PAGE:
"A profound unmitigated loneliness is the only truth of life"
- R.K. Narayan

They say the Big Bang started the entire universe and put all things on course. Or was it off-course?


His life started with a Bang too. No! not the bang of pomp and celebration, but the Bang of a fall. A fall that had left his pregnant mother bleeding, and made him open his eyes in the emergency room instead of a maternity ward. He never saw his mother alive. They say, she was a domestic help and she slipped while mopping the stairs. Her bulging stomach might have forced her, he figured, to bend in an awkward way. Why was the lady working even during her pregnancy? Answer: ask the drunk husband. Anyway, his 'so-called' father never came to claim him, and the hospital shifted him to an orphanage.

The orphanage gave him food, and made him work for it. They didn't provide education, but anyway he learnt his skills on the job. Who needs education, when you already figured out how to live? By teenage, he was shifted to the kitchen. Cooking and delivering meals to officials at the tax office. One afternoon, when he was out for delivery...


The 80 year old orphanage had collapsed, consuming all his friends with it. When they announced the casualty list, his name was there. He figured he was on his own now. He went to the temple, where they say his mother often visited. The priest, who apparently knew his mother a bit too well, took him in. He worked in the temple kitchen, cooking for the devotees. Like the other kids, he would sell the leftovers to the beggars and earn a little money. He heard from the other kids, that life was much better down south. South was where the fast life was - metros, multiplexes and the big money. One day, as he was busy cooking...


A bridge collapsed; confusion and stampede. Scores die, and the temple is locked down by the police. Locked out of his livelihood, he pulls out his savings and takes the first train going south, ironically to Bang-alore. Watching the cities pass by, he dreams of a fast life, full of thrill and fun. Two days of train journey and then one morning...


Train derailed, on the edge of a bigger city. He is unhurt, and after a brief check-up at a local hospital, they discharge him. He has no idea which town he is in, but seeing the fast life gladdens him.

And like it does to all gullible immigrants, Mumbai sucks him in.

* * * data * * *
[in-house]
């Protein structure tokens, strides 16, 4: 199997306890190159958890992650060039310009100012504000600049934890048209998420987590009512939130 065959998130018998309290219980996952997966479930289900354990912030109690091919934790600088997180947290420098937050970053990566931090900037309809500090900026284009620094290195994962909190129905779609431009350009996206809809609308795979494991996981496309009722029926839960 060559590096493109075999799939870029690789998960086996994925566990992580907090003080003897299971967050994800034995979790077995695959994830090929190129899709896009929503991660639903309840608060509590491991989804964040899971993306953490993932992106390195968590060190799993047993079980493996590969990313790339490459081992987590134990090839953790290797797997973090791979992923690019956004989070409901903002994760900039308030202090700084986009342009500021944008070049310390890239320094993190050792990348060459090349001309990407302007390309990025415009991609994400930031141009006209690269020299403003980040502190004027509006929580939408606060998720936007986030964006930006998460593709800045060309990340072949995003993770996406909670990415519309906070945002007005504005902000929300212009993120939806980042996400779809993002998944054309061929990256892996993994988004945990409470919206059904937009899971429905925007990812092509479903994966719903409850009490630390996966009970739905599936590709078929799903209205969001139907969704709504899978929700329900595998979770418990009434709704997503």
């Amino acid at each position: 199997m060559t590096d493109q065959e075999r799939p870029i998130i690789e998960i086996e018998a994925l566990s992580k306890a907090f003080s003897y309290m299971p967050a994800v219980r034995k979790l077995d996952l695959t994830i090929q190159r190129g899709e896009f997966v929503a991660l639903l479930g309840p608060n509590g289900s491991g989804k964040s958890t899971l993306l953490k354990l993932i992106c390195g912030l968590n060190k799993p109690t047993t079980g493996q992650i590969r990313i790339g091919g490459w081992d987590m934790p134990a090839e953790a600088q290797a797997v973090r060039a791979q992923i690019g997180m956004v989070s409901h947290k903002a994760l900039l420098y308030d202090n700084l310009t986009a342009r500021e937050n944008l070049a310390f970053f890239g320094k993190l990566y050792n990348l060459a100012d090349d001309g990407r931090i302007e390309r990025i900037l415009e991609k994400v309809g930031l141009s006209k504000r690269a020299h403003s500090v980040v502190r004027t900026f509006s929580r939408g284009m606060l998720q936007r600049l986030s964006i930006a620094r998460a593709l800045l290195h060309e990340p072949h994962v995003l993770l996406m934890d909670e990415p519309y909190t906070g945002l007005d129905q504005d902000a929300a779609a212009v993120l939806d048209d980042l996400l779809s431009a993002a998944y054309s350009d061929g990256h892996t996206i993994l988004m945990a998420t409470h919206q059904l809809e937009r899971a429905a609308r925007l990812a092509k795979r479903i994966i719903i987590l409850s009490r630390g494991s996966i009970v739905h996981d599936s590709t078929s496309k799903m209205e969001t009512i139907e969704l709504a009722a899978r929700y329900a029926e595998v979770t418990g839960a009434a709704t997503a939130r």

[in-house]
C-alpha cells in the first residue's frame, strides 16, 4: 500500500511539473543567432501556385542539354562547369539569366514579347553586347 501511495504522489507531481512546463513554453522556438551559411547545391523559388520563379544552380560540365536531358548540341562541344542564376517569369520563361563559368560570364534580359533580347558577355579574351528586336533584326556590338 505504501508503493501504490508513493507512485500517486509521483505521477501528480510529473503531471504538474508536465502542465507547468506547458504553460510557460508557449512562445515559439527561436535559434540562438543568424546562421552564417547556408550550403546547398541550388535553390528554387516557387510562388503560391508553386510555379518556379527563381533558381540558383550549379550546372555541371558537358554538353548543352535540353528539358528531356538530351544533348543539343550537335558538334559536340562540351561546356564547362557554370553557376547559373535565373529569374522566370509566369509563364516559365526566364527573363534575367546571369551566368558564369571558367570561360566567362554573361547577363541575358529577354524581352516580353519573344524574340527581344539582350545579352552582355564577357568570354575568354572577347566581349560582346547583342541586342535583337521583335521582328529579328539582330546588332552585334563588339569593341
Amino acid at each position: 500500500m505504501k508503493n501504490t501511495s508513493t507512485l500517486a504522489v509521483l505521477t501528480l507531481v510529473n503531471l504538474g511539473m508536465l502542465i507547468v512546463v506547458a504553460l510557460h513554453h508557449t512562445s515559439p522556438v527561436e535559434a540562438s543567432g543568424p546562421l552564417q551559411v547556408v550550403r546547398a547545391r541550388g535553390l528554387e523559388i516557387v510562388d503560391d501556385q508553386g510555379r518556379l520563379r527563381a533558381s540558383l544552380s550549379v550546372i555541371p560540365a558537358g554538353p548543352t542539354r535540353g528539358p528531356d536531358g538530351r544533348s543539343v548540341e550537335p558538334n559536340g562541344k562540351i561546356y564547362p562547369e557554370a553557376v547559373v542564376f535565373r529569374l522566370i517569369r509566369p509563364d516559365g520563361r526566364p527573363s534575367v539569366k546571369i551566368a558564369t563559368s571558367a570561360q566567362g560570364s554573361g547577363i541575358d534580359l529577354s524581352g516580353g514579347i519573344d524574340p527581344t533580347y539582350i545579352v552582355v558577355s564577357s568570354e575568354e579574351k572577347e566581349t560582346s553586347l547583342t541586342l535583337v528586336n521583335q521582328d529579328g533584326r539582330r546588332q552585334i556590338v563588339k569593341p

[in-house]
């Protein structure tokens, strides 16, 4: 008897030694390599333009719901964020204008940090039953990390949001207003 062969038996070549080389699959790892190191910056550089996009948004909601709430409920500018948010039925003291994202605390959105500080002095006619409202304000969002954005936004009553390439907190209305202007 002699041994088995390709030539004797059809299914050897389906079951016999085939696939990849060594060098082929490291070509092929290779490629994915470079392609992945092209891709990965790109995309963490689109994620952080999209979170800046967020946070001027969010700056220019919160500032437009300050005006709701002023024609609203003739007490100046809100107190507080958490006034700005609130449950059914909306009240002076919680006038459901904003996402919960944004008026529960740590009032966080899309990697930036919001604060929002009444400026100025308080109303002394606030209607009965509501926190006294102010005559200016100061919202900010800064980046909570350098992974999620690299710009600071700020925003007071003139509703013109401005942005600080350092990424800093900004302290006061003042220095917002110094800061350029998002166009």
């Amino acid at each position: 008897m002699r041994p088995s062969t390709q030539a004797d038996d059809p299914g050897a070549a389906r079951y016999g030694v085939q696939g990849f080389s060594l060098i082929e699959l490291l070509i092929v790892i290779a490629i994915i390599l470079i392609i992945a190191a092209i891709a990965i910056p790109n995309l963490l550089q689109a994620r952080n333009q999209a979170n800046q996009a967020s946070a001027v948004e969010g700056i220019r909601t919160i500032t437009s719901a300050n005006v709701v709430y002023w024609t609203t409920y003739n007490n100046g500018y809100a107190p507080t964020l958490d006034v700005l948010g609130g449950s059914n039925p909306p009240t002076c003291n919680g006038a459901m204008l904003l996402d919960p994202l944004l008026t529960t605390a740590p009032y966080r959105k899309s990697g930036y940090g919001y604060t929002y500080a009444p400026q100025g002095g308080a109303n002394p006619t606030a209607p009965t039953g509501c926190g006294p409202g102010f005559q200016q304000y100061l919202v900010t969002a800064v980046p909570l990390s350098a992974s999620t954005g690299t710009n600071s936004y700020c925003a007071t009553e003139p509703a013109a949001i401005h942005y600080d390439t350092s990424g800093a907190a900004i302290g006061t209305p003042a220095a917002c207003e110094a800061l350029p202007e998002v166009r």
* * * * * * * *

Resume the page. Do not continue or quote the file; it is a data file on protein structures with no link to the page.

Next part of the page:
He roams a few blocks and the city is quick to notice his naivety. Some pandus get hold of him and take him to a Seth, who flares his nostrils and, with a breath reeking of paan, promises him the good life. He gets started at the sweatshop. Days filled with backbreaking labour fail to daunt him initially, but with time he begins to sense a disgust in his gut. One night, after being molested and forced by a pandu, he decides it's time to flee. The next day he speaks with the other boys, and they dissuade him from trying to escape. 'The pandus are everywhere. They will catch you and bring you back. The punishments are severe. Didn't you know why Mukesh walks with a limp?' That night he dreams of his mother, of playing hide-n-seek with her and just when she is about to hug him, a loud siren wakes him up. The police raid the Seth's office. Seth and the boys are taken to the station. The Seth is let go after a 'chat with the Sahib in the room'. Sahib comes out and orders all the boys be locked up. The constable is ushering them into the jail when...

A bomb blast in the city. Sahib gets a call to rush to the spot. The constable is ordered to let the boys go and get into the jeep. He grabs the constable's hand, "Don't leave me out sir. Please lock me up. I don't want to go out." The constable giggles, "You are lucky my son. The blast saved your life, else you would be rotting in jail for a few months. Go now!" He, along with the other boys, are shoved out on to the streets, where the pandus are eagerly waiting for them...

n.b.: Pandu - a pimp; paan -  chewing tobacco; Seth - a businessman or trader; Sahib - a police officer.